Health & Wellness


dr. raquel huruta with a baby


Dr. Raquel Huruta, M.D. gives us an overview of her pediatric practice as we all try to cope with this pandemic.

dr. raquel huruta
Dr. Raquel Huruta Headshot


How can we explain to our children what’s going on? 

I’ve been telling my patients that Covid-19 is a virus that is somewhat similar to a family of viruses that is already here with us. For example, kids to go day care, pre-school, school, and they share a lot of common viruses that can cause runny nose, cough, fever, nausea, etc. Most of the times, it goes away in five to seven days. But now we have this new type of virus, and many people don’t have the antibodies to fight it. I tell kids that they have little soldiers in their blood than can learn new strategies to fight Covid-19. Fortunately, many kids don’t show any symptoms at all even when they have Covid-19.  


In your experience, what is the biggest challenge for young children right now? 

The biggest challenge is that they want their life back. And that’s not only kids— adults too. Kids can feel very frustrated, they are very anxious and just like in adults, this anxiety can cause  

stress hormones to escalate. There are so many new things on the picture now: a new routine, a new way of learning online, remote working for parents, social distancing, etc. The biggest challenge is understanding and coping with this pandemic. It’s been very hard for everyone!  


As the country goes back to school this fall, what are the risks that more young children will be affected by the virus. At first, this virus was not affecting children and now the report on the news is changing. That’s alarming.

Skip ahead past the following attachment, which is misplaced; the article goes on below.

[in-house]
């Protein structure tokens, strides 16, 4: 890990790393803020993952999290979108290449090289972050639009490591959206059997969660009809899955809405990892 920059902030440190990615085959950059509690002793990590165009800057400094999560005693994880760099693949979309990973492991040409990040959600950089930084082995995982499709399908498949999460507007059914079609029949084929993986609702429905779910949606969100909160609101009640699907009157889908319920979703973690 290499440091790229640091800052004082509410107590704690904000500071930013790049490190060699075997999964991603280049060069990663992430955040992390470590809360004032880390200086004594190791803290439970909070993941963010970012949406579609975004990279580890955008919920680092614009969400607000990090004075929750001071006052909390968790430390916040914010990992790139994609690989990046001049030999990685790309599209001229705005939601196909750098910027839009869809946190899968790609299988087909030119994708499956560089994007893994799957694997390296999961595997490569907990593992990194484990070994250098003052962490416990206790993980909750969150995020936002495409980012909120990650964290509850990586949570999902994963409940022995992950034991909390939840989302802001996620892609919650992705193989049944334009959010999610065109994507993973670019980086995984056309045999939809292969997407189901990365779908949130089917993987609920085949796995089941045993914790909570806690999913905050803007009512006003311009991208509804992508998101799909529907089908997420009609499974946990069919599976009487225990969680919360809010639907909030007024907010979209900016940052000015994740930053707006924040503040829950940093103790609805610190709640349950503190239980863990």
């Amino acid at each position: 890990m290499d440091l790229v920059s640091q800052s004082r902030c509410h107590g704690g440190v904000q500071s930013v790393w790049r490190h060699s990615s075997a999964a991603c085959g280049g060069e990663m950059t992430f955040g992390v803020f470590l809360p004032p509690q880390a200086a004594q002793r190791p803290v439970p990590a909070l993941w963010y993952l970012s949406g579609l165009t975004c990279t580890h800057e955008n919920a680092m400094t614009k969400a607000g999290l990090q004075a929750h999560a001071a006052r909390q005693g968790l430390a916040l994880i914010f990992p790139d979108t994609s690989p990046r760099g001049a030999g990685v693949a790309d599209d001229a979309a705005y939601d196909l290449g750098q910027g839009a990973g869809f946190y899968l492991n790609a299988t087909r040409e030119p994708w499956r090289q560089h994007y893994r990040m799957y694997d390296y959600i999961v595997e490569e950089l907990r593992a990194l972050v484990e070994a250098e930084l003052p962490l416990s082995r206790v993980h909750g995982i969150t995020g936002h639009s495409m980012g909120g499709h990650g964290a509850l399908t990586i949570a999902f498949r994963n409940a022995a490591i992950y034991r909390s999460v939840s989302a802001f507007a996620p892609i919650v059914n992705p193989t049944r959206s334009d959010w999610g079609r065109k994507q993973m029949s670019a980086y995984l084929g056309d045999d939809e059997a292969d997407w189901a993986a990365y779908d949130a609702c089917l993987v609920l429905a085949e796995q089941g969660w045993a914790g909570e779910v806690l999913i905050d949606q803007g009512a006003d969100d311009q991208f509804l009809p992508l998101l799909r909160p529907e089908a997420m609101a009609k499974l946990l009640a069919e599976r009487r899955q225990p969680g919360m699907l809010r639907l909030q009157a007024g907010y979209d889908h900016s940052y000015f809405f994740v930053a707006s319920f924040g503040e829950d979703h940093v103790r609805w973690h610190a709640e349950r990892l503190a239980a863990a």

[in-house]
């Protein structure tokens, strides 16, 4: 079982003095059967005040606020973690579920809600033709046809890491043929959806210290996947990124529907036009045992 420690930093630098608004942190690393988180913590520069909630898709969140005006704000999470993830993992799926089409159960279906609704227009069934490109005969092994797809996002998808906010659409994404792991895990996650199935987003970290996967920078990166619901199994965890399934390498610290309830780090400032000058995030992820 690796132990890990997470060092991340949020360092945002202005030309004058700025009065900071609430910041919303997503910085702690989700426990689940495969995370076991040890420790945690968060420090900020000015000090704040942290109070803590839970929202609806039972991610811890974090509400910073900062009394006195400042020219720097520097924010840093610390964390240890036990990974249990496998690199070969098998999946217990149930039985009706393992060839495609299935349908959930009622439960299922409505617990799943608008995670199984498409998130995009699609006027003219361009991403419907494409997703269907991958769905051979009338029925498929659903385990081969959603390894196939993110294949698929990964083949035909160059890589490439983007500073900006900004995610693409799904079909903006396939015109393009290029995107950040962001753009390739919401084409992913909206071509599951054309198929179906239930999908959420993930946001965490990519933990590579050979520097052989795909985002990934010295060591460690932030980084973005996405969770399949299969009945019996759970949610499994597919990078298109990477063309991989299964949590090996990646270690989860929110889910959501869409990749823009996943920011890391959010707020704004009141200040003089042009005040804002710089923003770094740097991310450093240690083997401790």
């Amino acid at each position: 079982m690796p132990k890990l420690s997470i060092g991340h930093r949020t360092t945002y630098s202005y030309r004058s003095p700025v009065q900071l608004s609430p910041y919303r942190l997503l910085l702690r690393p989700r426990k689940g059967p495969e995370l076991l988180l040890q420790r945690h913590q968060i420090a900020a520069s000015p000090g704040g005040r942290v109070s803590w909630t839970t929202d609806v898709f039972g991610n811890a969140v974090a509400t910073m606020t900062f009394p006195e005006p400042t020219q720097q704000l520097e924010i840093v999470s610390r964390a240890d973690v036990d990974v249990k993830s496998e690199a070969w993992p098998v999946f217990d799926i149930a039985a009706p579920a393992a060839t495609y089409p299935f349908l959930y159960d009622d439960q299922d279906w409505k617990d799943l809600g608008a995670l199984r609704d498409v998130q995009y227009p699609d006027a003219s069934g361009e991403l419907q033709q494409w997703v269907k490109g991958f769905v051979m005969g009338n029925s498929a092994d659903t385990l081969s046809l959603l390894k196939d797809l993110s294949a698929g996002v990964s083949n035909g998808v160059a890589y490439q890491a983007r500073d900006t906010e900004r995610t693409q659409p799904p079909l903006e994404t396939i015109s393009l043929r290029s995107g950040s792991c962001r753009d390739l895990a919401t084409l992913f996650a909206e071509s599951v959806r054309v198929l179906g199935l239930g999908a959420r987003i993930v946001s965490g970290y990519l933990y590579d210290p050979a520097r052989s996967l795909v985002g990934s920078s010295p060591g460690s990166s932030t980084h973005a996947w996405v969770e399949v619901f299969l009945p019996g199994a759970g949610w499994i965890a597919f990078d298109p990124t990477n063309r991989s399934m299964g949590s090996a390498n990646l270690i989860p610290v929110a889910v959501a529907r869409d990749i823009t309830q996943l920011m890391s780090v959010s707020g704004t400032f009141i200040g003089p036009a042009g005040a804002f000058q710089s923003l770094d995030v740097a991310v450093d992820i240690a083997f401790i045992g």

There is an inflammatory response related to Covid-19 it resembles the KAWASAKY disease (an illness that causes inflammation in blood vessels throughout the body. It happens in three phases, and a lasting fever usually is the first sign. This condition often affects kids younger than 5 years old). It’s uncommon but there are a few reports starting to show up. Teenagers are more likely to test positive than young kids. For the younger kids under 10 years old, this is rare and the incidence is really low. They even test negative even with the parents test positive. Once kids go back to school, obviously there is more exposure, close contact, so we might see more cases in school. We’re all hoping and waiting for the authorities to come up to precautionary measures. Bigger spaces between desks, maybe alternative days for kids to go to school. Nobody knows yet what’s going to happen!